Here’s a note to folks who don’t like Gov. Bobby Jindal and are particularly miffed about his education reform package that’s working it’s way through the Republican led legislature right now—if you don’t want things like this to happen, come up with a candidate with more than a snowball’s chance in hell of unseating him when election time rolls around. That, of course, didn’t happen in the gubernatorial open primary election back in October when Jindal won 66 percent of the vote for a second term.
His closest rival was Democrat Tara Hollis, a teacher from Haynesville who got just 18 percent of the vote. To make matters worse for Democrats, Republicans now control both houses of the Legislature this session for the first time since Reconstruction.
Seemingly undaunted by their failures at the ballot box, Democrats want a do-over and five teachers have initiated a recall of Jindal. An effort to recall House Speaker Chuck Kleckley has also been started.
There have been four other valid recall efforts filed with the Louisiana Secretary of State’s against Jindal. since he has been governor. The first two were back in June of 2008 over the Legislature voting to raise its pay—a measure that was eventually vetoed by the governor.
The other two, filed in 2009 and 2010, were initiated by citizens upset about announced budget cuts to healthcare and higher education.
All of the previous recalls failed to gather steam—embarrassingly so. For a recall election, one-third of the state’s 2.86 million registered voters—roughly 955,000 voters—would have to sign petitions within 180 days. Back in 2010, about 908,000 signatures were needed and only 55 were collected.
That’s right, not 55 percent of what was needed or 55,000—just 55.
The bar for a recall election of Kleckley would be much lower than one for the governor. There are about 28,000 registered voters in his district. If those wanting him to be recalled work hard they might be able to get more than 55 signatures, but I don’t think that will be able to muster the 9,333 needed.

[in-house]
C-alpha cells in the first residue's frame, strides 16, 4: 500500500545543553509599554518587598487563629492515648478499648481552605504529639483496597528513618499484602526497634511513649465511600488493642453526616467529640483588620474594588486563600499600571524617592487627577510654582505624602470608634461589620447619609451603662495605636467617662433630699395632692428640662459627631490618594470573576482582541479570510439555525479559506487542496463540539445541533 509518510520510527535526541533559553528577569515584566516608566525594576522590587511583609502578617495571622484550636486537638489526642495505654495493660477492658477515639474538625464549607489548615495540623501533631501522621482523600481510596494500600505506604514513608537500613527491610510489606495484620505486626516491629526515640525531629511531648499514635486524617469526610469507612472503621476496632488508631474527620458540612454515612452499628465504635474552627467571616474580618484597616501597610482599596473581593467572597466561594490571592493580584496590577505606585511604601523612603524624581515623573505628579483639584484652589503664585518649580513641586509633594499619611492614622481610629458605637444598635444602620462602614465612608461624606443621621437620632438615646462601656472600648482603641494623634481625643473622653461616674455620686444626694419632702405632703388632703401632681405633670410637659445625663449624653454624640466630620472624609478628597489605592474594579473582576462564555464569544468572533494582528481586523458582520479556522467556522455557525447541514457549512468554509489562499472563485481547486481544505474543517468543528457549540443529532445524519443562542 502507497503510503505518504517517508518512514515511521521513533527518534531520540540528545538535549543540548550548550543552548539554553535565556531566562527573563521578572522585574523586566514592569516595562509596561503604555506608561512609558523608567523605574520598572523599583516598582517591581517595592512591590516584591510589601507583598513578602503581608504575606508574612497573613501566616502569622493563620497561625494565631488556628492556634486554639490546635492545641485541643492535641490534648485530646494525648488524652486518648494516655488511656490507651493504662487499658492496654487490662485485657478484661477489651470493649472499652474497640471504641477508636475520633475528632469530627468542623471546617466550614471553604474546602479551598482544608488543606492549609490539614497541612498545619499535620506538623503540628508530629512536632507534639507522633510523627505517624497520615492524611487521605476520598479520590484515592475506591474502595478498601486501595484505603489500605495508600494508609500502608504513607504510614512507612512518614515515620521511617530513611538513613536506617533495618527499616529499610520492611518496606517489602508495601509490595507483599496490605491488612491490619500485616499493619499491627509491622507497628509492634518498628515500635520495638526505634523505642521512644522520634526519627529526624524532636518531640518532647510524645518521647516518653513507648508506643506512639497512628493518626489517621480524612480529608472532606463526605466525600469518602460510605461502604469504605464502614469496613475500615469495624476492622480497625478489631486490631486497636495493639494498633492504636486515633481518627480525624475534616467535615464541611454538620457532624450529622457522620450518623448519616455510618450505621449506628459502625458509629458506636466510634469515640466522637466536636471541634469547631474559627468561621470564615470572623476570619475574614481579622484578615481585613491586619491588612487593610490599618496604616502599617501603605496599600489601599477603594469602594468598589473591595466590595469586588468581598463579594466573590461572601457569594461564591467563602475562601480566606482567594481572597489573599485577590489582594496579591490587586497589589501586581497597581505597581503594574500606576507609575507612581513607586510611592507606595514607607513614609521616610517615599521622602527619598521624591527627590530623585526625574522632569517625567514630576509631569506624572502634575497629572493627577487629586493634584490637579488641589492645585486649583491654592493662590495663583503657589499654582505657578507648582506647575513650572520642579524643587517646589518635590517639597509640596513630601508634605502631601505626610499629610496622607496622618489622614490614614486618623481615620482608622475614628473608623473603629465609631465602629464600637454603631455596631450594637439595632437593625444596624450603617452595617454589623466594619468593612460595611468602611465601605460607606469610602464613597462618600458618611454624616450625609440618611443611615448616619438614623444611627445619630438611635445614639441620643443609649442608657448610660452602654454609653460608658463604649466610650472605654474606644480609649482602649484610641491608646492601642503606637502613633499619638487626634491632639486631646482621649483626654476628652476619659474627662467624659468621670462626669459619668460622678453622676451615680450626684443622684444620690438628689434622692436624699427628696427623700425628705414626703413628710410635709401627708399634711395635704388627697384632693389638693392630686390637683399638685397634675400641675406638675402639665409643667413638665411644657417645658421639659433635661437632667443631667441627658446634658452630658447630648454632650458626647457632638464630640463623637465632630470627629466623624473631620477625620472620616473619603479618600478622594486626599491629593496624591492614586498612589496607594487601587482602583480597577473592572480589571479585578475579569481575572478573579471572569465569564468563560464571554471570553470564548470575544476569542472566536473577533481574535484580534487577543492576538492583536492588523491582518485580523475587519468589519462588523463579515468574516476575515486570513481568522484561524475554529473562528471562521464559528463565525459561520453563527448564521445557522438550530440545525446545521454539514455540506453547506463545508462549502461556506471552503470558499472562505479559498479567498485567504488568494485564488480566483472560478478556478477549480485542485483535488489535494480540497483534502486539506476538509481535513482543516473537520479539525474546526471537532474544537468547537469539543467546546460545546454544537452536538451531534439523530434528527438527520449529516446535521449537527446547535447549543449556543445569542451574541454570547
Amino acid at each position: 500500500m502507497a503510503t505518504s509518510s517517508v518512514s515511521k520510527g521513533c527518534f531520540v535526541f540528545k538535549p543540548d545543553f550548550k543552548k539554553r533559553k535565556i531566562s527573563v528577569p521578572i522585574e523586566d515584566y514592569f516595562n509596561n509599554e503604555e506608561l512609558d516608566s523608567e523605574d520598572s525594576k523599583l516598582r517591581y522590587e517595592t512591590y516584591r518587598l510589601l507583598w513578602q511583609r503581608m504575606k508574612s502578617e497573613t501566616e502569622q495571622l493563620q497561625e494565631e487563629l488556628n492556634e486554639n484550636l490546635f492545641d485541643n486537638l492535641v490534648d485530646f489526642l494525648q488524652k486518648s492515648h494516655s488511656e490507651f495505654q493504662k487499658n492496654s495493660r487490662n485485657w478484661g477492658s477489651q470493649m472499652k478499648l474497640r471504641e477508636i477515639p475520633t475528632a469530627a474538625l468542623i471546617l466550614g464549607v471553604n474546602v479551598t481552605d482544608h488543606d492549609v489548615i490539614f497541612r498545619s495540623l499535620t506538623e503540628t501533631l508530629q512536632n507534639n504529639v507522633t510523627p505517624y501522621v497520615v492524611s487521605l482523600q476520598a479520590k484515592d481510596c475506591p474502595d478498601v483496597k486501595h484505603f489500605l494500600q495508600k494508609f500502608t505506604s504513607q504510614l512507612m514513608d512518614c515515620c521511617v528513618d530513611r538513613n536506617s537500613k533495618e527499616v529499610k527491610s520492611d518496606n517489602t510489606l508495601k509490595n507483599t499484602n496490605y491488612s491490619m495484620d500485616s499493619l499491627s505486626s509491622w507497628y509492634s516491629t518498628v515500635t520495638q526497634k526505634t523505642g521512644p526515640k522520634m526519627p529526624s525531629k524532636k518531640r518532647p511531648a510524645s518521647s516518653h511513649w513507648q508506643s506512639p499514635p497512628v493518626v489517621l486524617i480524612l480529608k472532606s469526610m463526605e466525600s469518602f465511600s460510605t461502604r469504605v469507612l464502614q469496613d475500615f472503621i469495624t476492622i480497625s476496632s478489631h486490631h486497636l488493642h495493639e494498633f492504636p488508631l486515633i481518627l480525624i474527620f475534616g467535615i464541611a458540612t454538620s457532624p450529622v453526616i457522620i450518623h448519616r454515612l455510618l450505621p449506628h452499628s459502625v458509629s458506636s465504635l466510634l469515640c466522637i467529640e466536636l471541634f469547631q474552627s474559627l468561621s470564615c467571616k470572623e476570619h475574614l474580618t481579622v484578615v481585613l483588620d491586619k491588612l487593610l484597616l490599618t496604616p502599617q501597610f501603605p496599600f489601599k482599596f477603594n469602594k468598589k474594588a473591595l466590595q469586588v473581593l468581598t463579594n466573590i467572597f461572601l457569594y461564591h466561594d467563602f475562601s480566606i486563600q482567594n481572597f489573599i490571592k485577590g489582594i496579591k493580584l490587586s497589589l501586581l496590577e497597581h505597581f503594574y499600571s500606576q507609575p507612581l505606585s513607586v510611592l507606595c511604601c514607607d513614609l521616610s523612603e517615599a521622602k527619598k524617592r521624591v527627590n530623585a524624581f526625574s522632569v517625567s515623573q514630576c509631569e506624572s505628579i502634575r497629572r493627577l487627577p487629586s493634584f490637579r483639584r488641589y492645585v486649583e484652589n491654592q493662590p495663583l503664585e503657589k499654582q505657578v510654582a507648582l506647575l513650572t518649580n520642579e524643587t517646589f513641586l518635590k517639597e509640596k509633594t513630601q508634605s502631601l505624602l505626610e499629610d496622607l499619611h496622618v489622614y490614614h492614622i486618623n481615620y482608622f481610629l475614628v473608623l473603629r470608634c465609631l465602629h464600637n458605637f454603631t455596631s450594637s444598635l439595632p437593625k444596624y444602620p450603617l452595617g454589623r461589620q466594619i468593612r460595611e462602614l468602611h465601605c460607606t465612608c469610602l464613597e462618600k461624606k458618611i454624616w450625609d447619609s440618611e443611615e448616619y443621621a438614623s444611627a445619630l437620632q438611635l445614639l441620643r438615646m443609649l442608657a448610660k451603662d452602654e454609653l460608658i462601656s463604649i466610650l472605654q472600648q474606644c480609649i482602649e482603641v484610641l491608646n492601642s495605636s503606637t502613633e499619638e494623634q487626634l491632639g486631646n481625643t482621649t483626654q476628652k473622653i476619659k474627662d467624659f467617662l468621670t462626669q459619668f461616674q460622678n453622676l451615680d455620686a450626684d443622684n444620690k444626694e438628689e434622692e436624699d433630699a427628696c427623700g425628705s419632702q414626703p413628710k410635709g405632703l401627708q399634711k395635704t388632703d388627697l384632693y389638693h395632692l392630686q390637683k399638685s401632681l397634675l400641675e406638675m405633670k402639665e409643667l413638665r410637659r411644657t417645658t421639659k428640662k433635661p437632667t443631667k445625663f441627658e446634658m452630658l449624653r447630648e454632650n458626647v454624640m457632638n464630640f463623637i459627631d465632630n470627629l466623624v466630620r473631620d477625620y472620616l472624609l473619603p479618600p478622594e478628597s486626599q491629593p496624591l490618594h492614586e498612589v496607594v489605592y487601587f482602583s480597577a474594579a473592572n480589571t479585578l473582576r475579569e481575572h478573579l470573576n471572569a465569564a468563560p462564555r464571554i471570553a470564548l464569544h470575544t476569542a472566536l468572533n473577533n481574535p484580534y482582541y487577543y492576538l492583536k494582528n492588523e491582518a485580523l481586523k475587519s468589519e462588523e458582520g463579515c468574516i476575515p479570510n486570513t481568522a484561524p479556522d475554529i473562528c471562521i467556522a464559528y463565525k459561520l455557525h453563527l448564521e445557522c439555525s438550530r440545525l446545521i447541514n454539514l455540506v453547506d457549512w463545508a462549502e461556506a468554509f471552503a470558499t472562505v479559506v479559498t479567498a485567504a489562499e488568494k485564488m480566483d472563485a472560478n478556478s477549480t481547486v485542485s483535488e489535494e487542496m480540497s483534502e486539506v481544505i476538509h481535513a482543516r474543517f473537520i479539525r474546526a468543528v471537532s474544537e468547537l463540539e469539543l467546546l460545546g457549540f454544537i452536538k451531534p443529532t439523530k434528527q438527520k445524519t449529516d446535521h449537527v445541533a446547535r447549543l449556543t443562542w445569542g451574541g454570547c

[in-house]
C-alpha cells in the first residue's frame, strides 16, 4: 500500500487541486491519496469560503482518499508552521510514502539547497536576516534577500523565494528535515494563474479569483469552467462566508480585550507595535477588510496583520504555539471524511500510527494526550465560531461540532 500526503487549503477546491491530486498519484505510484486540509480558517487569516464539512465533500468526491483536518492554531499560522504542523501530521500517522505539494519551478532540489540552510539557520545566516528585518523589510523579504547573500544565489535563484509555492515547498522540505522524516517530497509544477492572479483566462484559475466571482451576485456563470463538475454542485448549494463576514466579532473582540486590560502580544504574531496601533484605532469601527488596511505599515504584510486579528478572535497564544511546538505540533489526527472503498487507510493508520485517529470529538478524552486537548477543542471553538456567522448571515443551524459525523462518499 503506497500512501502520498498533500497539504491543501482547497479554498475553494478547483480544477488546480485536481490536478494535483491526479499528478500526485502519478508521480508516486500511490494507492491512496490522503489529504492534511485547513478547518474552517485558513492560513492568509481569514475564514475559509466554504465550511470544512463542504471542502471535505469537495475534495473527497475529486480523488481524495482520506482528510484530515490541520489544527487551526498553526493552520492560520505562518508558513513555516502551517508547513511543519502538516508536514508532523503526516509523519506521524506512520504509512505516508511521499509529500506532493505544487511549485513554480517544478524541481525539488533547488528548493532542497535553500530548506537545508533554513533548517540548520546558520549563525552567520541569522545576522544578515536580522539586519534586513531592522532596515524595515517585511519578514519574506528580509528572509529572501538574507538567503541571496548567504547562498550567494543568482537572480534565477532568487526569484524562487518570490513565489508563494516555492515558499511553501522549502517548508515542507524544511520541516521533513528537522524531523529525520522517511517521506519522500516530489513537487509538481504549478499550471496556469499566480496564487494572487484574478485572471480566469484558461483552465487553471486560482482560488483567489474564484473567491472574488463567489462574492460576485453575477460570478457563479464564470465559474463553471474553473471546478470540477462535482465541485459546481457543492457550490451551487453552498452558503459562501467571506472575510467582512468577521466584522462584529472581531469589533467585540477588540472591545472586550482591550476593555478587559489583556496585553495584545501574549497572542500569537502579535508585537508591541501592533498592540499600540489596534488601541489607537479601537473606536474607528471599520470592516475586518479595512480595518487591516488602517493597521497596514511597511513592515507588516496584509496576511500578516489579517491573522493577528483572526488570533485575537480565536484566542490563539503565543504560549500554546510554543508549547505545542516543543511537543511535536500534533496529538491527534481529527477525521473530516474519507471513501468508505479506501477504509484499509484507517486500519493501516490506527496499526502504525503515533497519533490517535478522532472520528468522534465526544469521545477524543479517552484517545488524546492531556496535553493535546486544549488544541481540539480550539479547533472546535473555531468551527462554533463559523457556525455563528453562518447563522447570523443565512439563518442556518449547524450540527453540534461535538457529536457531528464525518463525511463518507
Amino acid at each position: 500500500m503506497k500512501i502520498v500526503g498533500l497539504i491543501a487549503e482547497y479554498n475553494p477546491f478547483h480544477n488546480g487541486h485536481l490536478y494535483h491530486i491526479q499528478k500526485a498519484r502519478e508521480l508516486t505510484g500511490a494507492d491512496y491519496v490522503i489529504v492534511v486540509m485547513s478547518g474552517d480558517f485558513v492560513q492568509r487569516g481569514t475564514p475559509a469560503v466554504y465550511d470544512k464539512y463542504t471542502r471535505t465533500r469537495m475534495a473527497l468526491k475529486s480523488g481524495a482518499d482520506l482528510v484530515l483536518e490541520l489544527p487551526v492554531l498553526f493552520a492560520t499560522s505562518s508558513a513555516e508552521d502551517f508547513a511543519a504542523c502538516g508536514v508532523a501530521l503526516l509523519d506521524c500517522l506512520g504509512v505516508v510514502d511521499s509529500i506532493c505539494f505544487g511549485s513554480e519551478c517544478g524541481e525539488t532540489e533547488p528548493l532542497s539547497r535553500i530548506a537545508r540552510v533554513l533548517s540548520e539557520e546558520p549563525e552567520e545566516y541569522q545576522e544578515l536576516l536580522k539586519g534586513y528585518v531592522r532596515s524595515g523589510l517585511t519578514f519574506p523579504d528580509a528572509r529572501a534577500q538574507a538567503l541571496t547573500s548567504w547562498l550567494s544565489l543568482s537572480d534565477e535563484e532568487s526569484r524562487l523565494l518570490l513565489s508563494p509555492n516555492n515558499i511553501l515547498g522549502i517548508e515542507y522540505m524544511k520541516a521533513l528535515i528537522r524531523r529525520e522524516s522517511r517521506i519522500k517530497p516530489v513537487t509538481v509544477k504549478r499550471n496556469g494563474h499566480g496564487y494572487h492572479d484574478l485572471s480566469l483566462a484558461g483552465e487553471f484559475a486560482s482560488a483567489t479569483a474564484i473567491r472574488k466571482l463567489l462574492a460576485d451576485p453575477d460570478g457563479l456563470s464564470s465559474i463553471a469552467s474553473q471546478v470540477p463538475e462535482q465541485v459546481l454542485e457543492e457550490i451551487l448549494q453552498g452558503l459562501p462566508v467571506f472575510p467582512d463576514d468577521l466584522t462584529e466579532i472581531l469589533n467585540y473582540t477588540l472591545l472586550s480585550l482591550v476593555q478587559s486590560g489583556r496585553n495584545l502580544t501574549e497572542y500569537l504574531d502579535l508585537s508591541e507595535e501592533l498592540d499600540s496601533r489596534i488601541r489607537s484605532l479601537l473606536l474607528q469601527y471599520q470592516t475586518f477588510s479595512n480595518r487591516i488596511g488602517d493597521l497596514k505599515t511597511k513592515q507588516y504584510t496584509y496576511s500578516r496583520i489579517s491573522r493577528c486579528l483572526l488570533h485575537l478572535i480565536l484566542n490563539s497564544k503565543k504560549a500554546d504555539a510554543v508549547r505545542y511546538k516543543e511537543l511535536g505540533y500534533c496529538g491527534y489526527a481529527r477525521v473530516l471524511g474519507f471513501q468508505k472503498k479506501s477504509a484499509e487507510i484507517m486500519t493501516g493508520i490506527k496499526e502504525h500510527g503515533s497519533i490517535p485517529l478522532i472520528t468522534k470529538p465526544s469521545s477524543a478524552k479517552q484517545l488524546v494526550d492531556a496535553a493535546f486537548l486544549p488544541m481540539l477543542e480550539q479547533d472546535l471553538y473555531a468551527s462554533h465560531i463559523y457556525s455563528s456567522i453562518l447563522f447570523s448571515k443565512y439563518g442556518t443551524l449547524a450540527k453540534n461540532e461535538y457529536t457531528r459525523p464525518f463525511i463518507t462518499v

Needless to say, the governor’s people aren’t too worried about all of this.
“No. We’re not concerned and not surprised that the coalition of the status quo is trying to intimidate folks who want to reform our schools and make them better for our children.” said Frank Collins, Jindal’s press secretary.
During the March 15 teacher unions protest on the steps of the Capitol, Louisiana Association of Educators President Joyce Haynes strongly hinted that Jindal should subject to a recall election a-la Gov. Scott Walker of Wisconsin. Haynes’ remarks were followed by chants of “recall Jindal.”
I love this video, because of the added comic relief of teachers wanting to flip the governor the bird.
Unfortunately, those wanting to recall the governor are also waving a giant middle-finger at Louisiana taxpayers. According to the Secretary of State’s office, a recall election would cost Louisiana over $6 million.
I doubt that Jindal was flipping these protesters the bird from his office on the fourth floor back on March 15. I would imagine that the governor has more class than that.
If he were to choose to do so this Wednesday—when another big teachers union rally is planned at the Capitol—I wouldn’t think any less of him, however.